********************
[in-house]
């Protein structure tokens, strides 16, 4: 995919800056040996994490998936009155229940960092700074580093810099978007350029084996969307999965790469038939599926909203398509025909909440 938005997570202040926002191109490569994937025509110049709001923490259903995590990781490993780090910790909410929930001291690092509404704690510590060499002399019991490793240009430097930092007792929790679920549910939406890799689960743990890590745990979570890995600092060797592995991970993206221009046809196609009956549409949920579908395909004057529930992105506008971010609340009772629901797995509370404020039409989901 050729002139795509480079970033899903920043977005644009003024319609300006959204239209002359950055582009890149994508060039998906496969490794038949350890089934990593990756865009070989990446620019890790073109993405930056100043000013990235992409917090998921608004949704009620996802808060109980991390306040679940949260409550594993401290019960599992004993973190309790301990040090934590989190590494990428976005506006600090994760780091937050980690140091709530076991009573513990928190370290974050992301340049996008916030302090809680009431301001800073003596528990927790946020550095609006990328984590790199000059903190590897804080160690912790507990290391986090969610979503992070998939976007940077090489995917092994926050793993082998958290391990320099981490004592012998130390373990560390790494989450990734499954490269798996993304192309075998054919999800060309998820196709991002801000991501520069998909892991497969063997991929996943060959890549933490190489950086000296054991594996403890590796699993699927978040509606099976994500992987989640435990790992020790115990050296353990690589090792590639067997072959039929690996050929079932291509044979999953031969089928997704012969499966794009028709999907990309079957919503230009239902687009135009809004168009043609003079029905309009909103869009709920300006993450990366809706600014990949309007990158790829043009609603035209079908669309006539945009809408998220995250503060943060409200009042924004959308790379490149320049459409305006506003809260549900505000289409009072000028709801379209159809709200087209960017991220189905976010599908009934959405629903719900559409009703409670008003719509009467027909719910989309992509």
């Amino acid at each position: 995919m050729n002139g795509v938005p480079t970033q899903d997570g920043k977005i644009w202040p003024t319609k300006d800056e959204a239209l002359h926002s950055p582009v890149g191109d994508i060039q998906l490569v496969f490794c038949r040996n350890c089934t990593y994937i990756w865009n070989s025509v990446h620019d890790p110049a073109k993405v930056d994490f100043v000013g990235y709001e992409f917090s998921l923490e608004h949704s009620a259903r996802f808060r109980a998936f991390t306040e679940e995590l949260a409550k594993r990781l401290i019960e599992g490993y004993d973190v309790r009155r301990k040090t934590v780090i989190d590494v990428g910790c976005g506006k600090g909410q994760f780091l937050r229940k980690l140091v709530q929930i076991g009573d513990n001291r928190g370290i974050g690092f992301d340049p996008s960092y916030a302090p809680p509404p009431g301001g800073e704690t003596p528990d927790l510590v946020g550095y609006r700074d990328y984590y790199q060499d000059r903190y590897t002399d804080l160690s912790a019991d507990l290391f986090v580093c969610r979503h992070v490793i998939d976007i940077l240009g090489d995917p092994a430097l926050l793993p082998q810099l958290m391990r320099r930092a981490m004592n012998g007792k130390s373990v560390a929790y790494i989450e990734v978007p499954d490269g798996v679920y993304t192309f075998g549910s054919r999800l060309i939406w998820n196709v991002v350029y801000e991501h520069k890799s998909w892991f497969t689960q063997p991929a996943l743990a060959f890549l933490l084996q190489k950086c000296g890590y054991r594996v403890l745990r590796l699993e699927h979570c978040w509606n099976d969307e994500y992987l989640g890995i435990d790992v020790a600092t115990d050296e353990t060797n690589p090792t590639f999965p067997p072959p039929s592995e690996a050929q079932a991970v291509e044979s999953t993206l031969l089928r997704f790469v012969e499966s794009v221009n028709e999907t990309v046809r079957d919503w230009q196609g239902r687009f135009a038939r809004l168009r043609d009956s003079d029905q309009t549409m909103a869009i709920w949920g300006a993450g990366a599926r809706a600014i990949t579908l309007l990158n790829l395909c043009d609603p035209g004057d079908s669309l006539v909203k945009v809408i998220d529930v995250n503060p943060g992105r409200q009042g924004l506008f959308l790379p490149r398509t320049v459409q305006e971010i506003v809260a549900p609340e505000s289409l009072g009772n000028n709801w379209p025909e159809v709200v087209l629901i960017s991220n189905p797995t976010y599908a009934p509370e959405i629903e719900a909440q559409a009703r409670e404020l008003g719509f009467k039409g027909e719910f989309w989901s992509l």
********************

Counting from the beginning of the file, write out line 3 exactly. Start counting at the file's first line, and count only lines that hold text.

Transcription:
């Amino acid at each position: 995919m050729n002139g795509v938005p480079t970033q899903d997570g920043k977005i644009w202040p003024t319609k300006d800056e959204a239209l002359h926002s950055p582009v890149g191109d994508i060039q998906l490569v496969f490794c038949r040996n350890c089934t990593y994937i990756w865009n070989s025509v990446h620019d890790p110049a073109k993405v930056d994490f100043v000013g990235y709001e992409f917090s998921l923490e608004h949704s009620a259903r996802f808060r109980a998936f991390t306040e679940e995590l949260a409550k594993r990781l401290i019960e599992g490993y004993d973190v309790r009155r301990k040090t934590v780090i989190d590494v990428g910790c976005g506006k600090g909410q994760f780091l937050r229940k980690l140091v709530q929930i076991g009573d513990n001291r928190g370290i974050g690092f992301d340049p996008s960092y916030a302090p809680p509404p009431g301001g800073e704690t003596p528990d927790l510590v946020g550095y609006r700074d990328y984590y790199q060499d000059r903190y590897t002399d804080l160690s912790a019991d507990l290391f986090v580093c969610r979503h992070v490793i998939d976007i940077l240009g090489d995917p092994a430097l926050l793993p082998q810099l958290m391990r320099r930092a981490m004592n012998g007792k130390s373990v560390a929790y790494i989450e990734v978007p499954d490269g798996v679920y993304t192309f075998g549910s054919r999800l060309i939406w998820n196709v991002v350029y801000e991501h520069k890799s998909w892991f497969t689960q063997p991929a996943l743990a060959f890549l933490l084996q190489k950086c000296g890590y054991r594996v403890l745990r590796l699993e699927h979570c978040w509606n099976d969307e994500y992987l989640g890995i435990d790992v020790a600092t115990d050296e353990t060797n690589p090792t590639f999965p067997p072959p039929s592995e690996a050929q079932a991970v291509e044979s999953t993206l031969l089928r997704f790469v012969e499966s794009v221009n028709e999907t990309v046809r079957d919503w230009q196609g239902r687009f135009a038939r809004l168009r043609d009956s003079d029905q309009t549409m909103a869009i709920w949920g300006a993450g990366a599926r809706a600014i990949t579908l309007l990158n790829l395909c043009d609603p035209g004057d079908s669309l006539v909203k945009v809408i998220d529930v995250n503060p943060g992105r409200q009042g924004l506008f959308l790379p490149r398509t320049v459409q305006e971010i506003v809260a549900p609340e505000s289409l009072g009772n000028n709801w379209p025909e159809v709200v087209l629901i960017s991220n189905p797995t976010y599908a009934p509370e959405i629903e719900a909440q559409a009703r409670e404020l008003g719509f009467k039409g027909e719910f989309w989901s992509l």